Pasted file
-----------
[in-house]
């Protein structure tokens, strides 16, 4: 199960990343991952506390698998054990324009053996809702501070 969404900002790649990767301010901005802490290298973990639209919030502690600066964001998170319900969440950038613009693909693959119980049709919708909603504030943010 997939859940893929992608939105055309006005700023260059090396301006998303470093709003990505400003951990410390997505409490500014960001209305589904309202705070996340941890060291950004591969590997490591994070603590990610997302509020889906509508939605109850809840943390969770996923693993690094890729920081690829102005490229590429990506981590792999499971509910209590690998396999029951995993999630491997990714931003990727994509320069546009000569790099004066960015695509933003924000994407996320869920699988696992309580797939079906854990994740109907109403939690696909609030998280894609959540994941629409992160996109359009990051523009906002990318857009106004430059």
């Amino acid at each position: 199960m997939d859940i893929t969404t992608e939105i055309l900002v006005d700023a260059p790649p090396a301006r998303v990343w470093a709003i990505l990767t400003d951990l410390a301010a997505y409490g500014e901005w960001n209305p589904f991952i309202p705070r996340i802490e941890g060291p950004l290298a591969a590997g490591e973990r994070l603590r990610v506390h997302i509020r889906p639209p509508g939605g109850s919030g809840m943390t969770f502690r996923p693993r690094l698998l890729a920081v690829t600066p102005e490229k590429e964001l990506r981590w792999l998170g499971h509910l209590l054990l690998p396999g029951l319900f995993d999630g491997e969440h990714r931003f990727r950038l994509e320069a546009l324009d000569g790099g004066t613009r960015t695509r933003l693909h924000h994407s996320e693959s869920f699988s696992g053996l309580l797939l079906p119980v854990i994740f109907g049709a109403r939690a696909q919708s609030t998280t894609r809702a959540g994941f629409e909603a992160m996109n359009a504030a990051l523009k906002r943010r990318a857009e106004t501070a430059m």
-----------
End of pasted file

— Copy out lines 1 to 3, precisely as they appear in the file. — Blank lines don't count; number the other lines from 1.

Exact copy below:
[in-house]
């Protein structure tokens, strides 16, 4: 199960990343991952506390698998054990324009053996809702501070 969404900002790649990767301010901005802490290298973990639209919030502690600066964001998170319900969440950038613009693909693959119980049709919708909603504030943010 997939859940893929992608939105055309006005700023260059090396301006998303470093709003990505400003951990410390997505409490500014960001209305589904309202705070996340941890060291950004591969590997490591994070603590990610997302509020889906509508939605109850809840943390969770996923693993690094890729920081690829102005490229590429990506981590792999499971509910209590690998396999029951995993999630491997990714931003990727994509320069546009000569790099004066960015695509933003924000994407996320869920699988696992309580797939079906854990994740109907109403939690696909609030998280894609959540994941629409992160996109359009990051523009906002990318857009106004430059």
């Amino acid at each position: 199960m997939d859940i893929t969404t992608e939105i055309l900002v006005d700023a260059p790649p090396a301006r998303v990343w470093a709003i990505l990767t400003d951990l410390a301010a997505y409490g500014e901005w960001n209305p589904f991952i309202p705070r996340i802490e941890g060291p950004l290298a591969a590997g490591e973990r994070l603590r990610v506390h997302i509020r889906p639209p509508g939605g109850s919030g809840m943390t969770f502690r996923p693993r690094l698998l890729a920081v690829t600066p102005e490229k590429e964001l990506r981590w792999l998170g499971h509910l209590l054990l690998p396999g029951l319900f995993d999630g491997e969440h990714r931003f990727r950038l994509e320069a546009l324009d000569g790099g004066t613009r960015t695509r933003l693909h924000h994407s996320e693959s869920f699988s696992g053996l309580l797939l079906p119980v854990i994740f109907g049709a109403r939690a696909q919708s609030t998280t894609r809702a959540g994941f629409e909603a992160m996109n359009a504030a990051l523009k906002r943010r990318a857009e106004t501070a430059m």